15 February 2012

A Malagasy road trip

We have been in Madagascar for over a week. After spending a short time in the capital in Antananarivo - Tana as the locals call it - we have been making our way south-southeast by car.  Along the way we've  had a few adventures which I am planning to share in separate posts.  First, meet Dorique, our intrepid guide.  He met us at the airport, sign in hand, and he's been patiently helping us learn a little Malagasy and practice our rather sad French. He has a lot of chutzpah which is what you want in a guide.


Our plan is to traverse the country from Manakara on the east coast to Tulear on the west. Since we are moving fast, let me share some rough cuts from the road -- pictures snapped from the car and probably in need of editing -- and our impressions of the Malagasy people.

Madagascar feels to us like the perfect cultural transition between our fairly intense experience of Africa and our upcoming travels in Southeast Asia. This island was populated long ago by Malaysian sailors and traders.  There is evidence of these roots in the faces and the stature of the people we see on the street.  Our strongest impression is of a happy, confident and capable population. Make that a young population; there seem to be infants and toddlers everywhere.  From what we are learning, population growth is a central issue for this nation where the environment is fragile and the Catholic church has great influence.

Most Malagasy still live in the countryside and we've been able to glimpse that rural life.  

From what we have seen, for many rural Malagasy life is lived largely on the road, quite literally.  The national highway system is really the only maintained road, so there are advantages to living on its shoulder. People here often walk many kilometers at a time, to market, to work In the fields, to fetch water, to find wood.  A good road makes for easier walking and cart pushing.  We've noticed that homes and market stalls are built very close to the road.  Some even use the shoulder as a place to dry rice and beans.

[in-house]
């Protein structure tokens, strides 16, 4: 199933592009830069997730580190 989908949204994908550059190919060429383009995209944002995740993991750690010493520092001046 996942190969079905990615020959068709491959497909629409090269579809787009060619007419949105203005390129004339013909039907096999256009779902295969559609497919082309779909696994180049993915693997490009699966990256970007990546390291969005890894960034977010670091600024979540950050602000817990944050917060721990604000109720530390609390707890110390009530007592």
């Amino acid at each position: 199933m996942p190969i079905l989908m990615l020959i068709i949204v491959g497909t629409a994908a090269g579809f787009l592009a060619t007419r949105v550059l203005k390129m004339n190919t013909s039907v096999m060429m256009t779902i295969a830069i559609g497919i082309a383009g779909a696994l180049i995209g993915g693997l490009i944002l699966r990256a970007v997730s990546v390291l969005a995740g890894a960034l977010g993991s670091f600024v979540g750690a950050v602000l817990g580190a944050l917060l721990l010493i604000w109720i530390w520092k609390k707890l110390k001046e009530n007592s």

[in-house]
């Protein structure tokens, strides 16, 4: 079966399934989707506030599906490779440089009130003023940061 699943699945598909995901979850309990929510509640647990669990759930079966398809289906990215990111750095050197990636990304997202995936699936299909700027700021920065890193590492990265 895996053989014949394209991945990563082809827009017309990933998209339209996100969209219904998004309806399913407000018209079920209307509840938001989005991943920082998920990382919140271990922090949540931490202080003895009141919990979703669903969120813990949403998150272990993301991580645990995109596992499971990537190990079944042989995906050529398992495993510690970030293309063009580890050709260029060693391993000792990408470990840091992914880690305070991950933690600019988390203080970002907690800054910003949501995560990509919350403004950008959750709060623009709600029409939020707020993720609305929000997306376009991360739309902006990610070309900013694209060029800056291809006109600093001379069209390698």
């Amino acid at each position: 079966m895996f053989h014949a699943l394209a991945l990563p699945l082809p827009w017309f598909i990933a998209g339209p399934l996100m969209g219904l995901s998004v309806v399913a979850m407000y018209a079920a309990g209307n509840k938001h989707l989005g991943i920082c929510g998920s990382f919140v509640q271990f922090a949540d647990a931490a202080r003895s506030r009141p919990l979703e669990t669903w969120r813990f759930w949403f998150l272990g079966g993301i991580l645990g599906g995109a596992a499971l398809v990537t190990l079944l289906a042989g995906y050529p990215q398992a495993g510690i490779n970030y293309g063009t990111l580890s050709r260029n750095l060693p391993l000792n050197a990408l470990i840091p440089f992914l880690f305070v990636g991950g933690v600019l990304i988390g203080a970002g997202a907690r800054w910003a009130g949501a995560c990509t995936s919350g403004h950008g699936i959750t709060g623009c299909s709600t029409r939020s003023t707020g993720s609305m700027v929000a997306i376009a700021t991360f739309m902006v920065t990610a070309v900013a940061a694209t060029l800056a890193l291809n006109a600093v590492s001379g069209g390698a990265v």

The road is key for driving zebu, the predominant domestic animal, to market.  A bovine like our beef cattle, it comes with a shoulder hump, especially large and impressive on the bulls. We have found it on the menu in all the restaurants and it is good.

There are many Malagasy who live in small villages far from any road. Their births are never registered and they live their lives without ever being counted in a census or registered for an election. The real population of Madagascar can only be estimated.

In this country, everything is done by hand.  Even the painting of lines on the road!  The people - and that's both men and women - carry all manner of things on their head, but for heavy loads, they use small push carts, most often with wooden wheels.  We can only imagine what treasure a set of small inflated tires like we could purchase any Saturday at Canadian Tire would be for these hard working people.  

We are here in the "off season" when there are few tourists from France, Italy and Germany.  As we drive, we were captivated by the wide smiles and waves we received as passing visitors. People from away are still a novelty.  

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